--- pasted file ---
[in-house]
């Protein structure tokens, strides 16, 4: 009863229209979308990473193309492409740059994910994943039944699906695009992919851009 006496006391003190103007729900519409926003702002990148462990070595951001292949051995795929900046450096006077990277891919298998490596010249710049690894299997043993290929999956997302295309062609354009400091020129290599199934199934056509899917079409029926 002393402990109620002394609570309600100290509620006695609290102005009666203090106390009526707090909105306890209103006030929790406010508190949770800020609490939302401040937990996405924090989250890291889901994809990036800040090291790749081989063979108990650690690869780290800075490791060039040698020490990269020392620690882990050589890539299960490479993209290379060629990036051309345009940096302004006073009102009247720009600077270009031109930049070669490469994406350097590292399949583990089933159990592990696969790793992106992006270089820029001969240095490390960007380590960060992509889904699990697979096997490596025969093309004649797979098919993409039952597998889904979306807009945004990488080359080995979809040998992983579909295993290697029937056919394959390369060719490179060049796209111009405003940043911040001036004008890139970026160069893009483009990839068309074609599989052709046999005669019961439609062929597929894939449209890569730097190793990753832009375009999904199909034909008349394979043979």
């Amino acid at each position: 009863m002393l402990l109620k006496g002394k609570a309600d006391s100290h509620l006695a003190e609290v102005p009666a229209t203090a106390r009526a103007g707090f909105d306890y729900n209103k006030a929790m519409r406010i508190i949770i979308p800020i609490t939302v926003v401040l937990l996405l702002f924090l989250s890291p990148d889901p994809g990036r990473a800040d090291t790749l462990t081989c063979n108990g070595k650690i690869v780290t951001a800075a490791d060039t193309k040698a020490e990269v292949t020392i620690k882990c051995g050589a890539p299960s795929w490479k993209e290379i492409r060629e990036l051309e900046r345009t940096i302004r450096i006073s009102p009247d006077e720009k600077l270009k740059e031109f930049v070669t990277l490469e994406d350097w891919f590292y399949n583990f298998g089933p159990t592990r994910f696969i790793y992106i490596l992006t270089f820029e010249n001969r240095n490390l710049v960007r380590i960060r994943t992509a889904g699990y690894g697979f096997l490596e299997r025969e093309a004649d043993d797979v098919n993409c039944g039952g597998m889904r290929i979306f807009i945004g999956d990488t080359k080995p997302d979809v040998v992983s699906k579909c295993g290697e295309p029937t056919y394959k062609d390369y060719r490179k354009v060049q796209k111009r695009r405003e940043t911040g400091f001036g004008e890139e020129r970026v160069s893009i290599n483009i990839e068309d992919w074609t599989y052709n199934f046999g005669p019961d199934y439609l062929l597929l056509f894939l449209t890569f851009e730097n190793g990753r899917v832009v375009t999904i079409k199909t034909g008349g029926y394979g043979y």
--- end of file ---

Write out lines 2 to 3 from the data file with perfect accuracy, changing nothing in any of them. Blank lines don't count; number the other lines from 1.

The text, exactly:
């Protein structure tokens, strides 16, 4: 009863229209979308990473193309492409740059994910994943039944699906695009992919851009 006496006391003190103007729900519409926003702002990148462990070595951001292949051995795929900046450096006077990277891919298998490596010249710049690894299997043993290929999956997302295309062609354009400091020129290599199934199934056509899917079409029926 002393402990109620002394609570309600100290509620006695609290102005009666203090106390009526707090909105306890209103006030929790406010508190949770800020609490939302401040937990996405924090989250890291889901994809990036800040090291790749081989063979108990650690690869780290800075490791060039040698020490990269020392620690882990050589890539299960490479993209290379060629990036051309345009940096302004006073009102009247720009600077270009031109930049070669490469994406350097590292399949583990089933159990592990696969790793992106992006270089820029001969240095490390960007380590960060992509889904699990697979096997490596025969093309004649797979098919993409039952597998889904979306807009945004990488080359080995979809040998992983579909295993290697029937056919394959390369060719490179060049796209111009405003940043911040001036004008890139970026160069893009483009990839068309074609599989052709046999005669019961439609062929597929894939449209890569730097190793990753832009375009999904199909034909008349394979043979």
């Amino acid at each position: 009863m002393l402990l109620k006496g002394k609570a309600d006391s100290h509620l006695a003190e609290v102005p009666a229209t203090a106390r009526a103007g707090f909105d306890y729900n209103k006030a929790m519409r406010i508190i949770i979308p800020i609490t939302v926003v401040l937990l996405l702002f924090l989250s890291p990148d889901p994809g990036r990473a800040d090291t790749l462990t081989c063979n108990g070595k650690i690869v780290t951001a800075a490791d060039t193309k040698a020490e990269v292949t020392i620690k882990c051995g050589a890539p299960s795929w490479k993209e290379i492409r060629e990036l051309e900046r345009t940096i302004r450096i006073s009102p009247d006077e720009k600077l270009k740059e031109f930049v070669t990277l490469e994406d350097w891919f590292y399949n583990f298998g089933p159990t592990r994910f696969i790793y992106i490596l992006t270089f820029e010249n001969r240095n490390l710049v960007r380590i960060r994943t992509a889904g699990y690894g697979f096997l490596e299997r025969e093309a004649d043993d797979v098919n993409c039944g039952g597998m889904r290929i979306f807009i945004g999956d990488t080359k080995p997302d979809v040998v992983s699906k579909c295993g290697e295309p029937t056919y394959k062609d390369y060719r490179k354009v060049q796209k111009r695009r405003e940043t911040g400091f001036g004008e890139e020129r970026v160069s893009i290599n483009i990839e068309d992919w074609t599989y052709n199934f046999g005669p019961d199934y439609l062929l597929l056509f894939l449209t890569f851009e730097n190793g990753r899917v832009v375009t999904i079409k199909t034909g008349g029926y394979g043979y």